Nobody panic, Larissa Waters is not trying to kill Christmas


Eleanor Robertson

Senator Larissa Waters.

Senator Larissa Waters.


Australia is home to many world class comedians, but there's one act that is often overlooked despite its consistent delivery of excellent satire. Day after day the Daily Telegraph's cover design team put their noses to the grindstone, toiling away at the page layout coalface. These brave soldiers Photoshop our elected representatives in absurd get-ups, and such is their connection to the Gods of Bizarro World that they raise chuckles even though Australian politics has long since passed the point of natural self-parody.

Nobody panic, Larissa Waters is not trying to kill Christmas

Nobody panic, Larissa Waters is not trying to kill Christmas

But this morning they really outdid themselves, putting in a heroic effort against Senator Larissa Waters. Senator Waters, a Greens representative from Queensland, had the temerity to suggest that confining little girls' and boys' toy collections to My First Domestic Drudgery Playset and Rambo Murderin' Spree action figures, respectively, might be slightly at odds with our more egalitarian conception of gender roles in the modern world.


Defending poor maligned Barbie, as well as little boys' natural right to shoot each other with toy guns in peace, is a stock conservative trope at Christmas. True to form, the Tele wheeled out Dr. Michael Carr-Gregg, child psychologist beloved of breakfast television and prime time current affairs shows alike. "These gender differences are hard wired," he says, asserting that there is no evidence to indicate gender-specific toys harm children's development.

Arguing on a normal reality-based level with these kinds of claims is trivially easy, but it's like trying to reason with a rotten log. We know about stereotype threat. We know that children learn about gender expectations from many social sources, including their toys. It's not drawing a long bow to say that manufacturers' rigid ranges of Boy Stuff and Girl Stuff is one of many factors that influence how little kids understand what activities and behaviours are appropriate.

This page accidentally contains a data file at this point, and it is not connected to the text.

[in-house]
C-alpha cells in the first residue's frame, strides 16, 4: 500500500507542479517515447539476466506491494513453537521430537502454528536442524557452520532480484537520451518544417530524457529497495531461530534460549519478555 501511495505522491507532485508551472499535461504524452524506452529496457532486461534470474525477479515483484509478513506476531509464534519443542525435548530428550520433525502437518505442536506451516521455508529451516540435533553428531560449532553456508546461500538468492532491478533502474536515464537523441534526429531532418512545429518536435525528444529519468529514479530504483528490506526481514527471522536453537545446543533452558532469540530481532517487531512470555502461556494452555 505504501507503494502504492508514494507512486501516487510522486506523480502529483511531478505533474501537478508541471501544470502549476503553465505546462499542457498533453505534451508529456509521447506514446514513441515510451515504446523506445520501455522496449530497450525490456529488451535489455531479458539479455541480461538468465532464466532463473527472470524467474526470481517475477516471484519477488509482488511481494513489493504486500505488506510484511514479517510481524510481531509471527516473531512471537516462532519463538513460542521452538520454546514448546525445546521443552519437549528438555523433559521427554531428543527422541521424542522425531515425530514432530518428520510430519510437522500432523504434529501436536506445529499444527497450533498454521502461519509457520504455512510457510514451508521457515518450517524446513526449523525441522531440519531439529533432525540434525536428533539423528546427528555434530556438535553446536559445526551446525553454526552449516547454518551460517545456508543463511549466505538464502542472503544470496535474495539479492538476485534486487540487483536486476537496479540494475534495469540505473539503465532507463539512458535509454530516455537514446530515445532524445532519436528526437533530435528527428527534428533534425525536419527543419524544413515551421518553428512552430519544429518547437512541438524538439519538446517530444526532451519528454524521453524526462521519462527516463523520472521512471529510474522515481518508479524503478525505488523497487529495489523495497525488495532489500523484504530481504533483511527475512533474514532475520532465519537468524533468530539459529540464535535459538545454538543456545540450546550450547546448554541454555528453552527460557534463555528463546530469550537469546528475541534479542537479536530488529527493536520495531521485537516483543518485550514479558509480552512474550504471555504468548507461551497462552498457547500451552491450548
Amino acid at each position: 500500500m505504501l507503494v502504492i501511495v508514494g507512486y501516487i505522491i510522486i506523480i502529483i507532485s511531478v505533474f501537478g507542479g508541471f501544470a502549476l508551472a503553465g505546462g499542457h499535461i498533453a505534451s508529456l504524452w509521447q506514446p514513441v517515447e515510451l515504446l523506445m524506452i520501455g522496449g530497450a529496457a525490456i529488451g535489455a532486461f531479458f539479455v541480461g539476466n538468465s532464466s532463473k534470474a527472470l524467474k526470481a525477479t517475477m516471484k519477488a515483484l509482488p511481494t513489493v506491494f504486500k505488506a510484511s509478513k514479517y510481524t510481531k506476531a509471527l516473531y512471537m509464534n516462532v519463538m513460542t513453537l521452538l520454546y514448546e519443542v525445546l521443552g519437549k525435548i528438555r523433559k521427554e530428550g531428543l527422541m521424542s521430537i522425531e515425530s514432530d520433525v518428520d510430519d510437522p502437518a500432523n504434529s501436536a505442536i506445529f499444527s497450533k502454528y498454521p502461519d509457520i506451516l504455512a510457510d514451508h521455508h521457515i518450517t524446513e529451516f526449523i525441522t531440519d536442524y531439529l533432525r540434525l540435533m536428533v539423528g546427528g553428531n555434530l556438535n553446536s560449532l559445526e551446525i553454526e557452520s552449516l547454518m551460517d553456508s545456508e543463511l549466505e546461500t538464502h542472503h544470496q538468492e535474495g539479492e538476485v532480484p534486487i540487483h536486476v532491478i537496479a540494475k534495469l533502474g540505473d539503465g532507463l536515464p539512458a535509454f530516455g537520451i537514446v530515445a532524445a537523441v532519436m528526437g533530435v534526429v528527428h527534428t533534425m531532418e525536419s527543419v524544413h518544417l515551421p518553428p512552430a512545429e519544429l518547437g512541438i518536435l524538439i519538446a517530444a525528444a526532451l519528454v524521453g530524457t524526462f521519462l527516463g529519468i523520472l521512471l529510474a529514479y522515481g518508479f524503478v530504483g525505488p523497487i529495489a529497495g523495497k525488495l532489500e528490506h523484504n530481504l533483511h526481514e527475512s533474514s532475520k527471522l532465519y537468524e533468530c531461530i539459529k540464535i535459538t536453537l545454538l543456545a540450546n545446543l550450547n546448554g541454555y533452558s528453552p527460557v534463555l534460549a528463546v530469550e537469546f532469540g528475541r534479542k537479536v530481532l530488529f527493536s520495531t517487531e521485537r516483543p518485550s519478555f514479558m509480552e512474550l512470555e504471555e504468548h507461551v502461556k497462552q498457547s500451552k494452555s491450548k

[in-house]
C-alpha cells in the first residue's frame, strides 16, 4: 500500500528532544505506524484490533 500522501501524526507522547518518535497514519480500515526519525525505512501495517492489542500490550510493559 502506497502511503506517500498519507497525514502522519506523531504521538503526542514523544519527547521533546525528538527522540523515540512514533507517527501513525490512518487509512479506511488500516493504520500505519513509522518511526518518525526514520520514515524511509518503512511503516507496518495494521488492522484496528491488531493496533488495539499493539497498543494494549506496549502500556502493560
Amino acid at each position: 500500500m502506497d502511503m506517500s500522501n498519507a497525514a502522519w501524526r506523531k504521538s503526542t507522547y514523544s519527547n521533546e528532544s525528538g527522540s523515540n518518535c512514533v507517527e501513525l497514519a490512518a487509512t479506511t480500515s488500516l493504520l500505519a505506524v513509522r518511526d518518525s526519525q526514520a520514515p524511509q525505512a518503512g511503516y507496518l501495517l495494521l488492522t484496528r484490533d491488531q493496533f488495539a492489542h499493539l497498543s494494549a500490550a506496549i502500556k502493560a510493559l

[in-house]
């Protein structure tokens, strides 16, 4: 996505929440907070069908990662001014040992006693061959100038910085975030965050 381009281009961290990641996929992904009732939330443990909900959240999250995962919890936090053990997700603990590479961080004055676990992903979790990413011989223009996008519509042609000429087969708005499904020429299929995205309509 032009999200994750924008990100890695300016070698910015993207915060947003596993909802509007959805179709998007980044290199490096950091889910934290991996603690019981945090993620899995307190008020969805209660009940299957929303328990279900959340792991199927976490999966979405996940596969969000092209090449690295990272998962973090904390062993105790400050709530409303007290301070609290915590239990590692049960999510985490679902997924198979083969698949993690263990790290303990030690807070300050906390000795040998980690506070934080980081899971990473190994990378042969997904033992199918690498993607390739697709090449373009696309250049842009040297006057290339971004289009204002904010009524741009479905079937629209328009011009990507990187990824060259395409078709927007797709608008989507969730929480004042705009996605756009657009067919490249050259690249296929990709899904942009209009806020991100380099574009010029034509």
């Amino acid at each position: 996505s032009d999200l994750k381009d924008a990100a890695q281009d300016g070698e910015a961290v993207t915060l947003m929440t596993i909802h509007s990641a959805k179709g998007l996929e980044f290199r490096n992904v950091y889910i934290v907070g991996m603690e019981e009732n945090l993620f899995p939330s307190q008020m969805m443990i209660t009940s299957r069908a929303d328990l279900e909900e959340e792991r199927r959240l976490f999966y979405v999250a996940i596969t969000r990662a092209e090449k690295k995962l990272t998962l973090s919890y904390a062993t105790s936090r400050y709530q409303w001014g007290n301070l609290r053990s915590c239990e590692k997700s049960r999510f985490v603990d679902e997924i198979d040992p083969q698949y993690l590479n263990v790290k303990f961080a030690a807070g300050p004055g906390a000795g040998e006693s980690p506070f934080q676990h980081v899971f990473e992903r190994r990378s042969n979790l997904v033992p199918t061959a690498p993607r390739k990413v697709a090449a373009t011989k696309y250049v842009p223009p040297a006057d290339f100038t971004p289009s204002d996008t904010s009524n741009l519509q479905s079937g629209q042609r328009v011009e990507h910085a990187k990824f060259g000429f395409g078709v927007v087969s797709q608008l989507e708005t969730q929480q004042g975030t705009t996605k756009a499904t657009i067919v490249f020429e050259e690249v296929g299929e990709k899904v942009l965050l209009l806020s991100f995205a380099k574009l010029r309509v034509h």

But this kind of conversation is not the Tele's style. "For years the Greens have been hell-bent on ruining the economy for everyone," goes the first line, "and now they want to ruin Christmas as well." You half-expect the story to reveal the Greens are proposing a mandatory Santa-burning ceremony in all schools, where crying children are forced to throw their dear little Christmas wish lists onto the fire. "I just wanted a new dolly," whimpers Madison, 9. "But now I have to give all my toys to illegal immigrants, and Mummy says we're signing over our house to the possums that live in the roof."

Absurd political caricature is nothing new, and the Tele is continuing a rich tradition when it invites us to imagine Senator Waters cracking Barbie dolls over her knee. Some of the best examples came out of the Suffragette era, when anti-Suffragists produced posters [] containing the genesis of anti-feminist stereotypes that we still hear tossed around today. Unmarriageable harpies! Gangs of roving flappers terrorising refined gentlemen! Wives expecting husbands to interact with their own children!

Political correctness gone mad, or as Dr. Carr-Gregg puts in in the Tele piece, "a nail in the coffin of common sense," is another go-to rhetorical strategy of the knee-jerk right when they can't think of anything better to say. Of course deploying that particular admonition is a tried and true method of shutting down debate, which is exactly the phenomenon it purports to be identifying among the PC Police. When you're fighting on the front lines of the culture wars, phony concern for the procedures of productive debate can be abandoned at a moment's notice when there's a more pressing issue. Like the possibility that somewhere, a little boy might be pretending to breastfeed a baby doll. Quickly now! I think I hear some lefties encouraging their daughters to play with Matchbox cars!

The stubborn staying power of this and many other regressive old chestnuts, plus the souped-up Photoshop department at News Limited, combine to give us some of the most entertaining reactionary circus tricks available in this country or any other. Each Tele front page is a self-contained work of art, a terrarium in which the embarrassing tabloid journalism substrate nurtures a green canopy of crowd-pleasing image manipulation. 

Our outrage over these nuggets of evil genius proves how well they work: even though the affective response might be qualitatively different among the latte set, the fact remains that their messaging is tight as hell. What chance do facts have against such masterful wind-up merchants? Though we might not want to sink to their level, we could do worse than picking up a few lessons on the finer points of shit-stirring.